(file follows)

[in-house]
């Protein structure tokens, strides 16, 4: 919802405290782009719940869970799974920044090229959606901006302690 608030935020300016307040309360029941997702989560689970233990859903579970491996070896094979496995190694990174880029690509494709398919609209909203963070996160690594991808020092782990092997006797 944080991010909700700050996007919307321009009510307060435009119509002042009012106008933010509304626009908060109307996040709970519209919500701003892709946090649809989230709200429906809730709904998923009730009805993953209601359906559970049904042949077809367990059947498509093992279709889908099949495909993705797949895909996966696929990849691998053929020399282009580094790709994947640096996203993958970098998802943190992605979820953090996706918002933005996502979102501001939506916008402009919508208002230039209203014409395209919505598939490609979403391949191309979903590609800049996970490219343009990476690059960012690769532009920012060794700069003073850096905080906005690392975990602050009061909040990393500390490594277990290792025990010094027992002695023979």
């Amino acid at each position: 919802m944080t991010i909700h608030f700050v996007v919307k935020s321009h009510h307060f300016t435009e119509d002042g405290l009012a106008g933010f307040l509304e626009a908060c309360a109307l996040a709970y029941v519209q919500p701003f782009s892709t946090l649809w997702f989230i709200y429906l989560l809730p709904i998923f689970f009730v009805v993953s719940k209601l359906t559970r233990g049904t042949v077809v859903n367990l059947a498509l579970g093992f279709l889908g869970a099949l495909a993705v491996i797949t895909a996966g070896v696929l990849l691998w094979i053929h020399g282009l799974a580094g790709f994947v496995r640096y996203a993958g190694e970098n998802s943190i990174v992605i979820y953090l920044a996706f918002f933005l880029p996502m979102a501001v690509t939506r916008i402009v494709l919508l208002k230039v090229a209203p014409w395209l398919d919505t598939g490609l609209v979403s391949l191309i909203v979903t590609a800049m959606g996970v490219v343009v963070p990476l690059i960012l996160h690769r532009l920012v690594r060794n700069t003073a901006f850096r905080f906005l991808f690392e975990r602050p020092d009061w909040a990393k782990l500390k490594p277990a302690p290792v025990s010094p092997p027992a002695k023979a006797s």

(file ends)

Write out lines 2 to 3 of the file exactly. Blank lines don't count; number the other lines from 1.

């Protein structure tokens, strides 16, 4: 919802405290782009719940869970799974920044090229959606901006302690 608030935020300016307040309360029941997702989560689970233990859903579970491996070896094979496995190694990174880029690509494709398919609209909203963070996160690594991808020092782990092997006797 944080991010909700700050996007919307321009009510307060435009119509002042009012106008933010509304626009908060109307996040709970519209919500701003892709946090649809989230709200429906809730709904998923009730009805993953209601359906559970049904042949077809367990059947498509093992279709889908099949495909993705797949895909996966696929990849691998053929020399282009580094790709994947640096996203993958970098998802943190992605979820953090996706918002933005996502979102501001939506916008402009919508208002230039209203014409395209919505598939490609979403391949191309979903590609800049996970490219343009990476690059960012690769532009920012060794700069003073850096905080906005690392975990602050009061909040990393500390490594277990290792025990010094027992002695023979």
């Amino acid at each position: 919802m944080t991010i909700h608030f700050v996007v919307k935020s321009h009510h307060f300016t435009e119509d002042g405290l009012a106008g933010f307040l509304e626009a908060c309360a109307l996040a709970y029941v519209q919500p701003f782009s892709t946090l649809w997702f989230i709200y429906l989560l809730p709904i998923f689970f009730v009805v993953s719940k209601l359906t559970r233990g049904t042949v077809v859903n367990l059947a498509l579970g093992f279709l889908g869970a099949l495909a993705v491996i797949t895909a996966g070896v696929l990849l691998w094979i053929h020399g282009l799974a580094g790709f994947v496995r640096y996203a993958g190694e970098n998802s943190i990174v992605i979820y953090l920044a996706f918002f933005l880029p996502m979102a501001v690509t939506r916008i402009v494709l919508l208002k230039v090229a209203p014409w395209l398919d919505t598939g490609l609209v979403s391949l191309i909203v979903t590609a800049m959606g996970v490219v343009v963070p990476l690059i960012l996160h690769r532009l920012v690594r060794n700069t003073a901006f850096r905080f906005l991808f690392e975990r602050p020092d009061w909040a990393k782990l500390k490594p277990a302690p290792v025990s010094p092997p027992a002695k023979a006797s």